Christopher Hitchens, Toronto: Emblem Editions, 2008, 307 pp.
WN: With such a claim in the title, Hitchins’ treatise invariably tells us far more about the author than his subject. His brother Peter’s book fills in the details: The Rage Against God: How Atheism Led Me to Faith.
To be sure: any humanist with a modicum of decency excoriates the evils of religion. As brilliant Irish literary critic Terry Eagleton, former friend and fellow activist of Hitchins, puts it in Reason, Faith and Revolution: Reflections on the God Debate1
Religion has wrought untold misery in human affairs. For the most part, it has been a squalid tale of bigotry, superstition, wishful thinking, and oppressive ideology (p. xi)”.
But one could of course insert any number of substitutes for “Religion”–ideology, political zealotry, nationalism, etc., and state the same. In brief, such horror is part of the human condition, hardly unique to religion.
I reflect at length on this in: Easter Song, Keith Green, and Reflections on the Resurrection.
Of course too, as is maddeningly often pointed out: in the very rage against God is acknowledgement of God’s existence . . .
A century and a half ago Pope Pius IX published the Syllabus of Errors, a rhetorical tour de force against the high crimes and misdemeanors of the modern world. God Is Not Great, by the British journalist and professional provocateur Christopher Hitchens, is the atheists’ equivalent: an unrelenting enumeration of religion’s sins and wickedness, written with much of the rhetorical pomp and all of the imperial condescension of a Vatican encyclical.
Hitchens, who once described Mother Teresa as “a fanatic, a fundamentalist, and a fraud,” is notorious for making mincemeat out of sacred cows, but in this book it is the sacred itself that is skewered. Religion, Hitchens writes, is “violent, irrational, intolerant, allied to racism and tribalism and bigotry, invested in ignorance and hostile to free inquiry, contemptuous of women and coercive toward children.” Channeling the anti-supernatural spirits of other acolytes of the “new atheism,” Hitchens argues that religion is “man-made” and murderous, originating in fear and sustained by brute force. Like Richard Dawkins, he denounces the religious education of young people as child abuse. Like Sam Harris, he fires away at the Koran as well as the Bible. And like Daniel Dennett, he views faith as wish-fulfillment.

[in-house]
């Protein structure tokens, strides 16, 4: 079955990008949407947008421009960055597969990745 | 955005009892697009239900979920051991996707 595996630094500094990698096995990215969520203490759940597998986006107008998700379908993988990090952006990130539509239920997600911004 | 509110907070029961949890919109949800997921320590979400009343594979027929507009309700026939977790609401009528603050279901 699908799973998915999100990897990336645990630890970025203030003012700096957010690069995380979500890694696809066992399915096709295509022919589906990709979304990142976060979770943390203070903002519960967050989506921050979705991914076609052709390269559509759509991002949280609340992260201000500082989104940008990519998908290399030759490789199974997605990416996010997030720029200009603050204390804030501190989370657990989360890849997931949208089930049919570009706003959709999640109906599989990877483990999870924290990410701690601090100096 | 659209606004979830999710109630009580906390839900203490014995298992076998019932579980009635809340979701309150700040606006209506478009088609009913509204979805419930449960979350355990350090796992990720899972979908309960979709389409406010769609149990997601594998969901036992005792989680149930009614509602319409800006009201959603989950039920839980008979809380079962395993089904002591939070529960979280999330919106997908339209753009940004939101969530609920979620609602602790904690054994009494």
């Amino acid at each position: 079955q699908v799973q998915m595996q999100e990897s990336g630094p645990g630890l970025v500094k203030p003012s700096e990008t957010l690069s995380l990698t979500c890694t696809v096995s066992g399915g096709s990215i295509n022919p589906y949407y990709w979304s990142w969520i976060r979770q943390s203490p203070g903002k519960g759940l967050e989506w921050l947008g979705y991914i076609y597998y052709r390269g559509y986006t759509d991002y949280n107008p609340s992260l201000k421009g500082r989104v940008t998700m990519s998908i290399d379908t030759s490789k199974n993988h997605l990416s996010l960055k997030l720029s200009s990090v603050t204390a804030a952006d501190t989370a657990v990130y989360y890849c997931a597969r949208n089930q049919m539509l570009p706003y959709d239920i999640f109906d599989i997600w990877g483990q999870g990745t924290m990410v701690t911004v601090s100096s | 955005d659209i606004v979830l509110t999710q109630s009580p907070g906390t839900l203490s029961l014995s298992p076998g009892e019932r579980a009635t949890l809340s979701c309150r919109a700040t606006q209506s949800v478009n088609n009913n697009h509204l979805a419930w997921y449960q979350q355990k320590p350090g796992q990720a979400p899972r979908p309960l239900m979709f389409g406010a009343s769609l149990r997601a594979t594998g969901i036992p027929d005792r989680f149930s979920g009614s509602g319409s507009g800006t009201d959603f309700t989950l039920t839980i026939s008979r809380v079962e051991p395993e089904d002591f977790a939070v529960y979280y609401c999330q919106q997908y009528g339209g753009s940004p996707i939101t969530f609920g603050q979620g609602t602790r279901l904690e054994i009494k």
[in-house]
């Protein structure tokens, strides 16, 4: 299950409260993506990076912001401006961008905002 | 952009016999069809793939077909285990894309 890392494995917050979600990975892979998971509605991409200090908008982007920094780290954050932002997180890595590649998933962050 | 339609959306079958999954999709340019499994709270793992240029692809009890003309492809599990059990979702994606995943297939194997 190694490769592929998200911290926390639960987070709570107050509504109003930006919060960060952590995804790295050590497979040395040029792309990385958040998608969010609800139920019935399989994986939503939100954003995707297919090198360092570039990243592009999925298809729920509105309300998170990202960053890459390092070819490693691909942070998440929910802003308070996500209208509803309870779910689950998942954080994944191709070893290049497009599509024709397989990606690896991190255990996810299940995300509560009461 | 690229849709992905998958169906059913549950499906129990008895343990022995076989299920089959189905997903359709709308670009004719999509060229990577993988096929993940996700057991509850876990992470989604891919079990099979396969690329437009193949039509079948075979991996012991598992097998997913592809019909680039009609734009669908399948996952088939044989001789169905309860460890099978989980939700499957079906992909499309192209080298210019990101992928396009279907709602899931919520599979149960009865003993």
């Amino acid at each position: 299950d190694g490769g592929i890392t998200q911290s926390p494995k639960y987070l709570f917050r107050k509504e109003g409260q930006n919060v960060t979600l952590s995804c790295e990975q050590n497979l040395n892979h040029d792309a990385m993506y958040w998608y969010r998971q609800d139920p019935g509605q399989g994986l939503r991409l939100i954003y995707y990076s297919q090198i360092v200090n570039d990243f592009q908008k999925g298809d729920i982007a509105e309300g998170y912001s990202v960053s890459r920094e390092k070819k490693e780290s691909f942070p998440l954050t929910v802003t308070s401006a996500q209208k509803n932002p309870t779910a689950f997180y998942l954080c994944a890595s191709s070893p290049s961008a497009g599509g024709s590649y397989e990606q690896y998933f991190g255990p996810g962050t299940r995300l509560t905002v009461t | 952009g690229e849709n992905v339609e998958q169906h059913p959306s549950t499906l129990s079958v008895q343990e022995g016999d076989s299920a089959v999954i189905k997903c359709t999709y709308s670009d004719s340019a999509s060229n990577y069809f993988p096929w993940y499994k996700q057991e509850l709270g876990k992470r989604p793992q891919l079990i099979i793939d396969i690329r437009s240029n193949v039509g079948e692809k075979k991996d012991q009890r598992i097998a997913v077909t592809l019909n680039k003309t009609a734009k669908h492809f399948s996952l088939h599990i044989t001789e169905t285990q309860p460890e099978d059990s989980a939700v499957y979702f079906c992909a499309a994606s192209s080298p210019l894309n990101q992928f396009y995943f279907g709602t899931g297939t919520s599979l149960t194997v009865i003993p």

Historian George Marsden once described fundamentalism as evangelicalism that is mad about something. If so, these evangelistic atheists have something in common with their fundamentalist foes, and Hitchens is the maddest of the lot. Protestant theologian John Calvin was “a sadist and torturer and killer,” Hitchens writes, and the Bible “contain[s] a warrant for trafficking in humans, for ethnic cleansing, for slavery, for bride-price, and for indiscriminate massacre.”
As should be obvious to any reasonable person — unlike Hitchens I do not exclude believers from this category — horrors and good deeds are performed by believers and non-believers alike. But in Hitchens’s Manichaean world, religion does little good and secularism hardly any evil. Indeed, Hitchens arrives at the conclusion that the secular murderousness of Stalin’s purges wasn’t really secular at all, since, as he quotes George Orwell, “a totalitarian state is in effect a theocracy.” And in North Korea today, what has gone awry is not communism but Confucianism.
Please click on: God Is Not GreatFootnotes
- Click on title to see my long review. See also the lecture series that gave rise to the book: